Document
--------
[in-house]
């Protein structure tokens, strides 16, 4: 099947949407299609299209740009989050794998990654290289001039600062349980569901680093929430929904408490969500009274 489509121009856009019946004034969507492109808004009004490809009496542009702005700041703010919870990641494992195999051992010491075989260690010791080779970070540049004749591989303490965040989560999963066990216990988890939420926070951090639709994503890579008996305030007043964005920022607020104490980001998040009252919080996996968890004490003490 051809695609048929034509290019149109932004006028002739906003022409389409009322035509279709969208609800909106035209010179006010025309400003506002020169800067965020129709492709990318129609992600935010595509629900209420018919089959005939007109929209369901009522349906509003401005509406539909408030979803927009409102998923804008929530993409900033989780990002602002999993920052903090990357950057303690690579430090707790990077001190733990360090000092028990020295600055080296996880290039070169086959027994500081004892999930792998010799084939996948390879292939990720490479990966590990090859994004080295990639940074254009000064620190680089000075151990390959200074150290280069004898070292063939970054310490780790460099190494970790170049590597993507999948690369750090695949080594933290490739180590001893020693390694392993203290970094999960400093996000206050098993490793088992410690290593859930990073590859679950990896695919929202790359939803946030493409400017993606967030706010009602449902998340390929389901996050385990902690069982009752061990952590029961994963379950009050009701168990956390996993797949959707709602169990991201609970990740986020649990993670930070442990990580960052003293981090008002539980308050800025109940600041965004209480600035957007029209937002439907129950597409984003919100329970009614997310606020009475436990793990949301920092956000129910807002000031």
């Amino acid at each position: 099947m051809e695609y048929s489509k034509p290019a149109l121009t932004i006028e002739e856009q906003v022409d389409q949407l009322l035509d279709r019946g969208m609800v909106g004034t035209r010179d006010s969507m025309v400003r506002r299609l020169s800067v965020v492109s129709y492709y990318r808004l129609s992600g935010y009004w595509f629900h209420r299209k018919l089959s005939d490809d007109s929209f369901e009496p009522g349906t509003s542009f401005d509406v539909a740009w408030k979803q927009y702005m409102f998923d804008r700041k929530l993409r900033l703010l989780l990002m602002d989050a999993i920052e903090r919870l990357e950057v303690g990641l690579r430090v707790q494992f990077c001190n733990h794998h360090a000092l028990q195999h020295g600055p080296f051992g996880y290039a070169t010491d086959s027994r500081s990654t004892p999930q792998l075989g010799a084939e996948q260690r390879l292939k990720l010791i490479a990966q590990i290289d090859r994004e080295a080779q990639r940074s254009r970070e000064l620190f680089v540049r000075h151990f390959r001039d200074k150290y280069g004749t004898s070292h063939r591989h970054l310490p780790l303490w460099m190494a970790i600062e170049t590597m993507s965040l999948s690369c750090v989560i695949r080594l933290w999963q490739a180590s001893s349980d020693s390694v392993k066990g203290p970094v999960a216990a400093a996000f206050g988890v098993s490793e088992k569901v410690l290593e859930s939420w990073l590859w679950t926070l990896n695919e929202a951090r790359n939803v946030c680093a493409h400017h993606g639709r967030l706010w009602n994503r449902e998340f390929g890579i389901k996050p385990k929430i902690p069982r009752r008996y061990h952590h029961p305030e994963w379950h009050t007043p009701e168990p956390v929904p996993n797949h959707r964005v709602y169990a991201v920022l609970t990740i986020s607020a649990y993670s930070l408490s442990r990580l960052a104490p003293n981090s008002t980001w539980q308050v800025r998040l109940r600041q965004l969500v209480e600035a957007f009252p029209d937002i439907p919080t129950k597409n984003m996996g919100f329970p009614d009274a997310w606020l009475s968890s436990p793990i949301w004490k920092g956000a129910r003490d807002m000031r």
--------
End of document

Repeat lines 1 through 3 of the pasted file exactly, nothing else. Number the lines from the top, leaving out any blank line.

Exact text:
[in-house]
């Protein structure tokens, strides 16, 4: 099947949407299609299209740009989050794998990654290289001039600062349980569901680093929430929904408490969500009274 489509121009856009019946004034969507492109808004009004490809009496542009702005700041703010919870990641494992195999051992010491075989260690010791080779970070540049004749591989303490965040989560999963066990216990988890939420926070951090639709994503890579008996305030007043964005920022607020104490980001998040009252919080996996968890004490003490 051809695609048929034509290019149109932004006028002739906003022409389409009322035509279709969208609800909106035209010179006010025309400003506002020169800067965020129709492709990318129609992600935010595509629900209420018919089959005939007109929209369901009522349906509003401005509406539909408030979803927009409102998923804008929530993409900033989780990002602002999993920052903090990357950057303690690579430090707790990077001190733990360090000092028990020295600055080296996880290039070169086959027994500081004892999930792998010799084939996948390879292939990720490479990966590990090859994004080295990639940074254009000064620190680089000075151990390959200074150290280069004898070292063939970054310490780790460099190494970790170049590597993507999948690369750090695949080594933290490739180590001893020693390694392993203290970094999960400093996000206050098993490793088992410690290593859930990073590859679950990896695919929202790359939803946030493409400017993606967030706010009602449902998340390929389901996050385990902690069982009752061990952590029961994963379950009050009701168990956390996993797949959707709602169990991201609970990740986020649990993670930070442990990580960052003293981090008002539980308050800025109940600041965004209480600035957007029209937002439907129950597409984003919100329970009614997310606020009475436990793990949301920092956000129910807002000031």
């Amino acid at each position: 099947m051809e695609y048929s489509k034509p290019a149109l121009t932004i006028e002739e856009q906003v022409d389409q949407l009322l035509d279709r019946g969208m609800v909106g004034t035209r010179d006010s969507m025309v400003r506002r299609l020169s800067v965020v492109s129709y492709y990318r808004l129609s992600g935010y009004w595509f629900h209420r299209k018919l089959s005939d490809d007109s929209f369901e009496p009522g349906t509003s542009f401005d509406v539909a740009w408030k979803q927009y702005m409102f998923d804008r700041k929530l993409r900033l703010l989780l990002m602002d989050a999993i920052e903090r919870l990357e950057v303690g990641l690579r430090v707790q494992f990077c001190n733990h794998h360090a000092l028990q195999h020295g600055p080296f051992g996880y290039a070169t010491d086959s027994r500081s990654t004892p999930q792998l075989g010799a084939e996948q260690r390879l292939k990720l010791i490479a990966q590990i290289d090859r994004e080295a080779q990639r940074s254009r970070e000064l620190f680089v540049r000075h151990f390959r001039d200074k150290y280069g004749t004898s070292h063939r591989h970054l310490p780790l303490w460099m190494a970790i600062e170049t590597m993507s965040l999948s690369c750090v989560i695949r080594l933290w999963q490739a180590s001893s349980d020693s390694v392993k066990g203290p970094v999960a216990a400093a996000f206050g988890v098993s490793e088992k569901v410690l290593e859930s939420w990073l590859w679950t926070l990896n695919e929202a951090r790359n939803v946030c680093a493409h400017h993606g639709r967030l706010w009602n994503r449902e998340f390929g890579i389901k996050p385990k929430i902690p069982r009752r008996y061990h952590h029961p305030e994963w379950h009050t007043p009701e168990p956390v929904p996993n797949h959707r964005v709602y169990a991201v920022l609970t990740i986020s607020a649990y993670s930070l408490s442990r990580l960052a104490p003293n981090s008002t980001w539980q308050v800025r998040l109940r600041q965004l969500v209480e600035a957007f009252p029209d937002i439907p919080t129950k597409n984003m996996g919100f329970p009614d009274a997310w606020l009475s968890s436990p793990i949301w004490k920092g956000a129910r003490d807002m000031r």